Our second ‘3D Printing and CAD Design using LEGO’ Camp of the summer is a little over a month away and in honor of it, we wanted to share ways in which 3D printing technology can be incorporated in the classroom. By now, people understand the practical uses of the technology in a business setting and the benefits of designing and prototyping with 3D printing, but what might be a bit more abstract is how this technology can transform a variety of subjects in the classroom for both students and teachers.
Many K-12 schools and higher education institutions are adding 3D printers to their classrooms and incorporating the technology into lesson plans. 3D printing allows students and teachers to explore, invent and innovate together while promoting a growth mindset. In every step of the 3D printing process students must push the boundaries of traditional thinking and create something entirely new. Critical analysis, critical thinking, design, sketching, prototyping with physical objects, creating a prototype in a CAD software and creating the correct file formats to transfer the finished file into the 3D printing slicer software are the skills students develop and hone when learning to use 3D printing technology.
As noted by the University of Pittsburgh, “3D printing empowers more authentic exploration of objects that may not be readily available. For example, students can print and handle objects such as fossils, prototypes of extinct animals, prosthetics, hardware, buildings and architecture, drones and much more. Students can improve physical objects by 3D scanning the item, uploading the file in a CAD program and tweaking certain aspects to re-invent an object. Flexible filament or filament infused with conductive metals, magnetic metals, or wood allows for more specific applications for certain projects. The possibilities are endless.”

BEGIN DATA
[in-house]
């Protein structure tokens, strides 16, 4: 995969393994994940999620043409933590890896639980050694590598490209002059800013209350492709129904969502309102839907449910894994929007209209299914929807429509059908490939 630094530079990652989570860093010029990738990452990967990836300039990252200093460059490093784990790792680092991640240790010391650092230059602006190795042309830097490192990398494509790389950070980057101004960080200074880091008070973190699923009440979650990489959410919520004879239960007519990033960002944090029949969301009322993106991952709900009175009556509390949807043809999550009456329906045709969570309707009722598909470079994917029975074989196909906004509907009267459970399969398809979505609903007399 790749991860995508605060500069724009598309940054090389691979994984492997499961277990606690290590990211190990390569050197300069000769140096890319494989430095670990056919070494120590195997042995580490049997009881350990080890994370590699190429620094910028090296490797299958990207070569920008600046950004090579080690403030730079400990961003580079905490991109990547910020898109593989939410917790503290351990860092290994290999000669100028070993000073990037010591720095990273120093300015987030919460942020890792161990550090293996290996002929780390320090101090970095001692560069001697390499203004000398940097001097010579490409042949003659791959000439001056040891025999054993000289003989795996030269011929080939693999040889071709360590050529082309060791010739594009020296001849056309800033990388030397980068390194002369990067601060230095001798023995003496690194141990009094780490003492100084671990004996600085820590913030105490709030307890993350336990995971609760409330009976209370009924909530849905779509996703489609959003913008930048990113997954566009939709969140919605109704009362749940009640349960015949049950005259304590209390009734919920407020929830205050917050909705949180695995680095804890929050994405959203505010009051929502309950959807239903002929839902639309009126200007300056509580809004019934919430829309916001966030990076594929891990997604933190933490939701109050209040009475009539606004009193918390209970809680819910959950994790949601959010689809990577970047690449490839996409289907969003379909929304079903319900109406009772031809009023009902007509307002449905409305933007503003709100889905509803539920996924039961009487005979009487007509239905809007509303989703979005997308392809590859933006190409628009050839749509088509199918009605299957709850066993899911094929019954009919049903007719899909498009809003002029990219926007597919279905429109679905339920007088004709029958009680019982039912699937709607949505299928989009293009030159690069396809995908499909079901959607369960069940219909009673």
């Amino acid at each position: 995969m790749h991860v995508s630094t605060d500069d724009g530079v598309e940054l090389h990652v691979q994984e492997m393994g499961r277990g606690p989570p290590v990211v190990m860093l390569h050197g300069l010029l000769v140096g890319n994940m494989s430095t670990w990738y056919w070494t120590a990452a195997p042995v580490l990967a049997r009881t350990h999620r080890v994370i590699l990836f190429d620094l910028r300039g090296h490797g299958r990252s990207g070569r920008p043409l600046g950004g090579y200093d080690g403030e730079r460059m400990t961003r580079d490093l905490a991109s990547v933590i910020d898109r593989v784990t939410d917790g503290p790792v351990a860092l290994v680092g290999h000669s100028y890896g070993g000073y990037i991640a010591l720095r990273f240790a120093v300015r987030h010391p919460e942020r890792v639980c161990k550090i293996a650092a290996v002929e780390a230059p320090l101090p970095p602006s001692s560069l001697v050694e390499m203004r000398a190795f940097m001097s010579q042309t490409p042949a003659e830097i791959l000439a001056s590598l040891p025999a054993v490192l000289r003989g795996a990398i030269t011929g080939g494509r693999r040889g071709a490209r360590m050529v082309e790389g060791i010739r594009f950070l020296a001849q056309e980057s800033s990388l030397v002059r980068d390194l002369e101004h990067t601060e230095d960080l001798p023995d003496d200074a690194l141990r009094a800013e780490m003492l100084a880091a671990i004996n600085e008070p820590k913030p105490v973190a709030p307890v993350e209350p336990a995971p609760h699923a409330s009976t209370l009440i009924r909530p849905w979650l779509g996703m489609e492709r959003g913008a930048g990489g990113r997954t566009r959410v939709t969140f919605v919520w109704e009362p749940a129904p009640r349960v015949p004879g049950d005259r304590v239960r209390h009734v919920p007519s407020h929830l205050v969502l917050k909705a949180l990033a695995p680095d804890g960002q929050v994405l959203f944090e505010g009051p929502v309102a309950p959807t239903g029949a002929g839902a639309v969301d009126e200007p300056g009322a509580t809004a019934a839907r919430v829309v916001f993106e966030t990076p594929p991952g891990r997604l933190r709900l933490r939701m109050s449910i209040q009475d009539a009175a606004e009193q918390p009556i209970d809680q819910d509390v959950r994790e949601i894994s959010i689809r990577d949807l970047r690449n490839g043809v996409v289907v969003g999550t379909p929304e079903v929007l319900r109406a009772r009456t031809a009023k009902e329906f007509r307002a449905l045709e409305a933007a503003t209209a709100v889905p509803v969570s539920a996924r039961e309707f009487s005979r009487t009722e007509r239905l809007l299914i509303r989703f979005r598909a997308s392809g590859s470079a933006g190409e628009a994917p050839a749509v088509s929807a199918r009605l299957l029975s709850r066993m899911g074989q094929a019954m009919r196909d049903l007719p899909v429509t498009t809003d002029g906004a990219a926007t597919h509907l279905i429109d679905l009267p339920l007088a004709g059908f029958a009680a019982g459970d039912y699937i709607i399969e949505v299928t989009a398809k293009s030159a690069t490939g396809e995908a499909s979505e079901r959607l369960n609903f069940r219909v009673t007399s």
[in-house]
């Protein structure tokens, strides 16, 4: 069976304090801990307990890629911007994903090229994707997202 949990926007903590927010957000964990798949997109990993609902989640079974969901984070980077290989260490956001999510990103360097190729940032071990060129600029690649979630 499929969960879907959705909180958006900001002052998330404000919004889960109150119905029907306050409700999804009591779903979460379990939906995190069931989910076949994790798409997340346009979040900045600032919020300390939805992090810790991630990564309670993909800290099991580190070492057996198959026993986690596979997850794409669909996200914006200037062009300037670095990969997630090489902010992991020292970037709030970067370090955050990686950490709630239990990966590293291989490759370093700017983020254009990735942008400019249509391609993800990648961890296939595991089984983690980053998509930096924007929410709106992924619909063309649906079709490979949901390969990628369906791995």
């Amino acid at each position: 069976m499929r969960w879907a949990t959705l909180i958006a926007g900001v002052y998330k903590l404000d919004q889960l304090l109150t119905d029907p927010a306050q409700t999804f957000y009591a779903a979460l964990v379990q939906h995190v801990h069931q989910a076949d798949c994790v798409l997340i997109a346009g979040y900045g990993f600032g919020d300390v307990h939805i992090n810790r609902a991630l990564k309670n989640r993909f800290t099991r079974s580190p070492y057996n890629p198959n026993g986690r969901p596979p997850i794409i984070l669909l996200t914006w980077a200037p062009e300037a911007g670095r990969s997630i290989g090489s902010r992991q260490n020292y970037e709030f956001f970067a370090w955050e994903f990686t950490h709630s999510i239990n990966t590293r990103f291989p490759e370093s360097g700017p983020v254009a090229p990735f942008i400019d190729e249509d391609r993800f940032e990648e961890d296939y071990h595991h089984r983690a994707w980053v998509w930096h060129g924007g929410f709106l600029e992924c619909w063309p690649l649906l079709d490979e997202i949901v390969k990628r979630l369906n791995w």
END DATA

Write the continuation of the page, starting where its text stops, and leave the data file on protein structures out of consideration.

Below are ideas on how to start incorporating 3D printing into the classroom by subject.
- Engineering and Design: students can print out prototypes of their own creations.
- Chemistry: students can print out molecules to study.
- Biology: students can study cross sections of organs and print out entire structures to learn about the intricate details of each organ.
- History: students can print out historical artifacts for closer examination. This can also be done with the use of a 3D scanner to create an exact replica.
- Graphic Design: students can create 3D versions of their work.
- Geography: students could print out maps showing the topography, population or demographics of an area.
- Architecture: students can print 3D models of their own design.
- Cooking: students could design intricate molds for ice and gelatin. Or go one step further with 3D printed chocolate creations.
These are just a few ways in which 3D printing can bring hands-on learning to traditional subjects. If you are interested in learning more about 3D printing in the classroom and how to get started, we are happy to help. Our 3D Academy can get you up to speed on 3D printing technology and help devise a lesson plan to integrate the technology.
If you have further question or would like to learn more about 3D printing in the classroom, please send us an email, email@example.com or give us a call at 1.808.722.8667.
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